Even if fractions look different, they can actually represent the same amount; in other words, one of the fractions will have reduced terms compared to the other. You may need to reduce the terms of fractions to work with them in an equation.
Reducing fractions to their lowest terms involves division. But because you can’t always divide, reducing takes some finesse.
Here you will learn the formal way to reduce fractions, which works in all cases. Then you will learn a more informal way that you can use after you’re more comfortable.
Method 1: Reduce fractions the formal way
Reducing fractions the formal way relies on an understanding of how to break down a number into its prime factors.
Here’s how to reduce a fraction:

Break down both the numerator (top number) and denominator (bottom number) into their prime factors.For example, suppose you want to reduce the fraction 12/30. Break down both 12 and 30 into their prime factors:

Cross out any common factors.In this example, you cross out a 2 and a 3, because they’re common factors — that is, they appear in both the numerator and denominator:!

Multiply the remaining numbers to get the reduced numerator and denominator.This shows you that the fraction12/30 reduces to 2/5:
As another example, here’s how you reduce the fraction 32/100:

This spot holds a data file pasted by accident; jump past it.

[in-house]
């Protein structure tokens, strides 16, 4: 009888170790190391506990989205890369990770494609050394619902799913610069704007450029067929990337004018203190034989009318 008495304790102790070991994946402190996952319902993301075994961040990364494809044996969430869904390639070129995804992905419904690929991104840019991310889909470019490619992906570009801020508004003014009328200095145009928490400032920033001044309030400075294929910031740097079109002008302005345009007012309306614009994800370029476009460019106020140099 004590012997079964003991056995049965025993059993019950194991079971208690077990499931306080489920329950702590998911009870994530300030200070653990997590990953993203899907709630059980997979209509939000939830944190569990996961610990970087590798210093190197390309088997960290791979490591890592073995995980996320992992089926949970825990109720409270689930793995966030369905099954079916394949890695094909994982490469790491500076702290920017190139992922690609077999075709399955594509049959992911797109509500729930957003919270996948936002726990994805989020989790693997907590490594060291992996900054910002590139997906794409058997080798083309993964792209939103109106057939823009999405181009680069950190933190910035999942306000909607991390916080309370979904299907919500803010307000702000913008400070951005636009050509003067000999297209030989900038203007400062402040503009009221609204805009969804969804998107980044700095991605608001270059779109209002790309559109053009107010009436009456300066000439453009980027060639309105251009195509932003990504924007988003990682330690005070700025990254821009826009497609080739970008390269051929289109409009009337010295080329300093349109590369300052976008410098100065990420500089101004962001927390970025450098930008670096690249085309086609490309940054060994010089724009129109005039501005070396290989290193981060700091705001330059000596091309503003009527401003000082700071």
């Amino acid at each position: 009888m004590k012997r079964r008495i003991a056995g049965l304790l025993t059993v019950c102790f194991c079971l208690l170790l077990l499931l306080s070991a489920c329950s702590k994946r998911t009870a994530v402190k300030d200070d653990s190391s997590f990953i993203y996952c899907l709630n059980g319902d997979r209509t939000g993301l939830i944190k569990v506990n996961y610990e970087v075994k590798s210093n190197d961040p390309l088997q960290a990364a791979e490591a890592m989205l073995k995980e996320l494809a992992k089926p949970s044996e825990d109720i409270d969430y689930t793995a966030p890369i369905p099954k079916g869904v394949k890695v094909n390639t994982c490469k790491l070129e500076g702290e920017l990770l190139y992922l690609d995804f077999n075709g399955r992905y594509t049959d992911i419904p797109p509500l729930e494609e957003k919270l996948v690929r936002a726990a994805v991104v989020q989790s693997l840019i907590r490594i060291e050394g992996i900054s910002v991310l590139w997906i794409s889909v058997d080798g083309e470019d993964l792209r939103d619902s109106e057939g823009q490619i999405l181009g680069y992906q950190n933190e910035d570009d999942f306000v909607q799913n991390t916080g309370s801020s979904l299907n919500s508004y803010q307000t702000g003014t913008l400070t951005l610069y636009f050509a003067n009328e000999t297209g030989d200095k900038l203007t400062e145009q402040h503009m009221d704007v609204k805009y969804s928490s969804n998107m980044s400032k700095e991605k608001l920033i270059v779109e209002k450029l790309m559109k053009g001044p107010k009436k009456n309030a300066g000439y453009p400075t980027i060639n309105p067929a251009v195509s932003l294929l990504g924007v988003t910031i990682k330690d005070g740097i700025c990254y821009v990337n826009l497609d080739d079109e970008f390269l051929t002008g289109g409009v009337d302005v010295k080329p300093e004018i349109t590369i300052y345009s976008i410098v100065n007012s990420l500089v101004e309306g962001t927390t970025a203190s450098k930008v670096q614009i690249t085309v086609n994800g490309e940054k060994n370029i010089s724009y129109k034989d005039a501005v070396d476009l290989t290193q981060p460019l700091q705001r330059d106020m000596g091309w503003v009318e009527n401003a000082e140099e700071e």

This time, cross out two 2s from both the top and the bottom as common factors. The remaining 2s on top, and the 5s on the bottom, aren’t common factors. So the fraction 32/100 reduces to 8/25.
Method 2: Reduce fractions the informal way
Here’s an easier way to reduce fractions after you get comfortable with the concept:

If the numerator (top number) and denominator (bottom number) are both divisible by 2 — that is, if they’re both even — divide both by 2.For example, suppose you want to reduce the fraction 24/60. The numerator and the denominator are both even, so divide them both by 2:

Repeat Step 1 until the numerator or denominator (or both) is no longer divisible by 2.In the resulting fraction, both numbers are still even, so repeat the first step again:

Repeat Step 1 using the number 3, and then 5, and then 7, continuing testing prime numbers until you’re sure that the numerator and denominator have no common factors.Now, the numerator and the denominator are both divisible by 3, so divide both by 3:.
Neither the numerator nor the denominator is divisible by 3, so this step is complete. At this point, you can move on to test for divisibility by 5, 7, and so on, but you really don’t need to. The numerator is 2, and it obviously isn’t divisible by any larger number, so you know that the fraction 24/60 reduces to 2/5.